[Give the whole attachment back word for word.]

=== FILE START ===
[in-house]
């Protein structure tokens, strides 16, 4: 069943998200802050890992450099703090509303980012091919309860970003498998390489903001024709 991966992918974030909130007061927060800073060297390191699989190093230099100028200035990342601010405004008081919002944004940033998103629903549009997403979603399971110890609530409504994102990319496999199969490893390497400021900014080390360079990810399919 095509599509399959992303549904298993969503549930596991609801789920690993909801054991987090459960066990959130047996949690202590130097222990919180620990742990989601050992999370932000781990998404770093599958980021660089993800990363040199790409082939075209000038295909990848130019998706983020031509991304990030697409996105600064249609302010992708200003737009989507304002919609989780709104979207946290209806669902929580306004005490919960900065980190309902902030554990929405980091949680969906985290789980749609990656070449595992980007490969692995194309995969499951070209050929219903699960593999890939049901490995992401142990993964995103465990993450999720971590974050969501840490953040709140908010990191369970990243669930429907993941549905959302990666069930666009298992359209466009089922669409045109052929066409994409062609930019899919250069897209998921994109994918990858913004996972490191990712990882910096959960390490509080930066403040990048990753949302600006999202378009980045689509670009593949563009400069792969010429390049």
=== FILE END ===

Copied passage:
[in-house]
């Protein structure tokens, strides 16, 4: 069943998200802050890992450099703090509303980012091919309860970003498998390489903001024709 991966992918974030909130007061927060800073060297390191699989190093230099100028200035990342601010405004008081919002944004940033998103629903549009997403979603399971110890609530409504994102990319496999199969490893390497400021900014080390360079990810399919 095509599509399959992303549904298993969503549930596991609801789920690993909801054991987090459960066990959130047996949690202590130097222990919180620990742990989601050992999370932000781990998404770093599958980021660089993800990363040199790409082939075209000038295909990848130019998706983020031509991304990030697409996105600064249609302010992708200003737009989507304002919609989780709104979207946290209806669902929580306004005490919960900065980190309902902030554990929405980091949680969906985290789980749609990656070449595992980007490969692995194309995969499951070209050929219903699960593999890939049901490995992401142990993964995103465990993450999720971590974050969501840490953040709140908010990191369970990243669930429907993941549905959302990666069930666009298992359209466009089922669409045109052929066409994409062609930019899919250069897209998921994109994918990858913004996972490191990712990882910096959960390490509080930066403040990048990753949302600006999202378009980045689509670009593949563009400069792969010429390049």